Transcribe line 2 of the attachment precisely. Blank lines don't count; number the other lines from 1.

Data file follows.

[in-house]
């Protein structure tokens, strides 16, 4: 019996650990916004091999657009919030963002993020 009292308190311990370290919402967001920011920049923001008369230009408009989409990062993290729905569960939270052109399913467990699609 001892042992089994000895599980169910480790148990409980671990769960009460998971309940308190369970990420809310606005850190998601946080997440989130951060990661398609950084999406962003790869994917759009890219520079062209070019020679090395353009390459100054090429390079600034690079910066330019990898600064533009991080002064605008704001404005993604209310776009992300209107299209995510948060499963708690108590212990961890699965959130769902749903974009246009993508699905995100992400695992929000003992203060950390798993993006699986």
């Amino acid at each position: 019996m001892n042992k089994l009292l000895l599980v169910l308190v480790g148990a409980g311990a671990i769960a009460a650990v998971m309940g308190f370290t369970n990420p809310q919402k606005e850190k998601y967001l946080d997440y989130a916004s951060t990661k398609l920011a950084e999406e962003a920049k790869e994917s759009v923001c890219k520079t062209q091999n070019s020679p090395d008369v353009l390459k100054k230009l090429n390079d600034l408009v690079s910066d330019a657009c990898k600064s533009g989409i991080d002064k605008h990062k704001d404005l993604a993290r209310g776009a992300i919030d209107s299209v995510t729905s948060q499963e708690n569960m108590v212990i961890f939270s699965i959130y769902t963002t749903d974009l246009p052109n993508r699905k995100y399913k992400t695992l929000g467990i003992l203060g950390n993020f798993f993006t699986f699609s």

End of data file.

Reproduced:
């Protein structure tokens, strides 16, 4: 019996650990916004091999657009919030963002993020 009292308190311990370290919402967001920011920049923001008369230009408009989409990062993290729905569960939270052109399913467990699609 001892042992089994000895599980169910480790148990409980671990769960009460998971309940308190369970990420809310606005850190998601946080997440989130951060990661398609950084999406962003790869994917759009890219520079062209070019020679090395353009390459100054090429390079600034690079910066330019990898600064533009991080002064605008704001404005993604209310776009992300209107299209995510948060499963708690108590212990961890699965959130769902749903974009246009993508699905995100992400695992929000003992203060950390798993993006699986």